When does ‘reporting both sides’ become a platform for misinformation groups?
It’s been a long three weeks. On February 6, the day two convoys left Cape Reinga and Bluff to travel to Wellington in protest against vaccine mandates, there were 208 new cases of Covid-19 in the community.
On March 1, tents still covered parliament grounds in an ongoing protest marred by police altercations, threats, conspiracy theories and raw sewage, and there were 19,566 new community cases. Hospitalisation rates, while still growing and putting a strain on the healthcare system, have stayed low for longer thanks to Aotearoa’s high vaccination rates.
One group that has worked very hard to counter the nationwide vaccination efforts is Voices for Freedom, formed in December 2020 by Claire Deeks (food and wellness influencer), Alia Bland (crochet designer) and Libby Johnson (knitting designer) as an anti-lockdown, anti-vaccine group.
Voices for Freedom isn’t the largest or most influential group at the protest (though they do claim to represent “over half” of the protesters). In fact, they’ve stayed largely out of headlines, with Convoy NZ 2022 and conspiracy-theory platform Counterspin proving to have the loudest voices.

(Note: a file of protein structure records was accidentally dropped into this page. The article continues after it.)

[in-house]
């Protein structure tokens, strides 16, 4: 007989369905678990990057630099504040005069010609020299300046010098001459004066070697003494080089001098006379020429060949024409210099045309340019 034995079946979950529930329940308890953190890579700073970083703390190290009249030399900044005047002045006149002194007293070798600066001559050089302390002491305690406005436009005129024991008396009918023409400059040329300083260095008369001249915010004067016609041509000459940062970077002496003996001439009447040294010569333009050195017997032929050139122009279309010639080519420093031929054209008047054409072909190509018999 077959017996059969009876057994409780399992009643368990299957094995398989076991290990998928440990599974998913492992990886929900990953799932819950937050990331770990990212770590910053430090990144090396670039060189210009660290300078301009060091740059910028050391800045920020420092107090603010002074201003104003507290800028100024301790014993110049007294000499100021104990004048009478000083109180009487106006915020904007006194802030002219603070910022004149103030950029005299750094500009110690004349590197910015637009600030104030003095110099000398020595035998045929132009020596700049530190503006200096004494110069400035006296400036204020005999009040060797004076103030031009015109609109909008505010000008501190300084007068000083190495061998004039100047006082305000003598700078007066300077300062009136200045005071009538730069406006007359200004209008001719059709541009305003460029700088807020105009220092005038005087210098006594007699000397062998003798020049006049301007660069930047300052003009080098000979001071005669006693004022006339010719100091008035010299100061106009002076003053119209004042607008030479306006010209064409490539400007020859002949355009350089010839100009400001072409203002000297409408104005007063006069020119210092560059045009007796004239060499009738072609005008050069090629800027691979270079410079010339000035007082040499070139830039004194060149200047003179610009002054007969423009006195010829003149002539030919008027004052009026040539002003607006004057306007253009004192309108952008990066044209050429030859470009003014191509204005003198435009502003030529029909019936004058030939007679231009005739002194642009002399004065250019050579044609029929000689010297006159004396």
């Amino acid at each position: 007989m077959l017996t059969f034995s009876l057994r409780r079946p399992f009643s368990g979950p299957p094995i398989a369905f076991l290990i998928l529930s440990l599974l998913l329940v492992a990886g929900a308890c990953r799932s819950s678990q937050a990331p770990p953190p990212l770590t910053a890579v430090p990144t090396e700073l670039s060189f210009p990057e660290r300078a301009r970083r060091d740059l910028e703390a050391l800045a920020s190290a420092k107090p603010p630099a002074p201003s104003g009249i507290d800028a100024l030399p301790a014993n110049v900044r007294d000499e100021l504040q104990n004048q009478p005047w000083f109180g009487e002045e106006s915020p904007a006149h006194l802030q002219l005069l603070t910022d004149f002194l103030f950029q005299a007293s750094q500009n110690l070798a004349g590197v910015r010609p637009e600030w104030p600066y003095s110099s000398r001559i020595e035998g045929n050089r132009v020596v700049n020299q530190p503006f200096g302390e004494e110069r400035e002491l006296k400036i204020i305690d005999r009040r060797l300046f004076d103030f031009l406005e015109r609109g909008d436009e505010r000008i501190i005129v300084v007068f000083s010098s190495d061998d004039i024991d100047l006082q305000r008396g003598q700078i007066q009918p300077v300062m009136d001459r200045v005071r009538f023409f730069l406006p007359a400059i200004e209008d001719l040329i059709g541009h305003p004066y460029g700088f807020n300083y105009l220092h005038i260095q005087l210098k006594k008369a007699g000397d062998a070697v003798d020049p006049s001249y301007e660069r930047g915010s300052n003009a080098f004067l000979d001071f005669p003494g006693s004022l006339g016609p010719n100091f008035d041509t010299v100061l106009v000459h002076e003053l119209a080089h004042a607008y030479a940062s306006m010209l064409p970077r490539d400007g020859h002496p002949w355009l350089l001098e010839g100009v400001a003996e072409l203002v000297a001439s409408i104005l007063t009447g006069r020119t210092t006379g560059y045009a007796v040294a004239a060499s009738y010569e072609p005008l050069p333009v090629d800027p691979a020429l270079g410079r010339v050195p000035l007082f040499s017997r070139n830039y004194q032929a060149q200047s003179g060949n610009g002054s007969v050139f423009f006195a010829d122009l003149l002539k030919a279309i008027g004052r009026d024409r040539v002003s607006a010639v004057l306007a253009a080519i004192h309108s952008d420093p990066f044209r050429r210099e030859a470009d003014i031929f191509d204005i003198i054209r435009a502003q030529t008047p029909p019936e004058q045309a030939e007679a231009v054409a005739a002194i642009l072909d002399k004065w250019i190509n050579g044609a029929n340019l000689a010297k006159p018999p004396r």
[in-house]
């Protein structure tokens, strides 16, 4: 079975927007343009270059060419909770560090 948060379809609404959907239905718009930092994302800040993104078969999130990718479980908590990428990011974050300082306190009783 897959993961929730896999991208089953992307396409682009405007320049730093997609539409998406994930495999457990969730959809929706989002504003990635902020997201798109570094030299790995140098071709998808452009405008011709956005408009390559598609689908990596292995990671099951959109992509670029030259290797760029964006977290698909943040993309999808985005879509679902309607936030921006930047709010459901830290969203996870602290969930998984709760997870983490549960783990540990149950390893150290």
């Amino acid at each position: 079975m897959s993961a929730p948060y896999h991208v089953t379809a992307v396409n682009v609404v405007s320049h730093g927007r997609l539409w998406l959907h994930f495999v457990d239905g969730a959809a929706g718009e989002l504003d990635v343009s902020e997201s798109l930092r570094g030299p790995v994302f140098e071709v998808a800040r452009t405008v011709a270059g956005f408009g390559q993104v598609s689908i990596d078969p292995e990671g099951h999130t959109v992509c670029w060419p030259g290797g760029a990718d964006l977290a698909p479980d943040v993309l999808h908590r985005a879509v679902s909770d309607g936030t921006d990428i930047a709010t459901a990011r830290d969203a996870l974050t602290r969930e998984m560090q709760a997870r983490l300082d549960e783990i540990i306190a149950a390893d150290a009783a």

But over the past 15 months, Voices for Freedom has campaigned extensively against the Covid-19 vaccine, including nationwide distributions of at least three pamphlets (one was 29 pages long and another was designed to look like official government material) making specific and false claims about the development and efficacy of the vaccine. The pamphlets’ claims were debunked by various scientists. As of February 2022, the Advertising Standards Authority (ASA) had upheld 101 complaints about Voices for Freedom flyers, with rulings that they were “misleading” and “socially irresponsible”. They’ve also paid for billboard campaigns about the vaccine and other issues, an expensive venture that’s led to (unanswered) questions about the organisation’s funding.
One of the leading reporters covering the rise in, and dangers of, misinformation has been Marc Daalder, senior political reporter at Newsroom. Daalder’s ongoing work has led to him being the target of online extremism and his exemplary work covering the protest has only exacerbated the violent rhetoric against him and his colleagues.
So it was all the more shocking to see Newsroom publish a report under the “Newsroom Investigates” banner providing a high-profile platform to Voices For Freedom, allowing their claims about the protest and their own organisation to go largely unchecked, and presenting the “freedom village” in Wellington as something akin to a school camp. “We’ve decided to give one group – who are vaccine- and mandate-focused – their say,” is the reasoning in the short written introduction.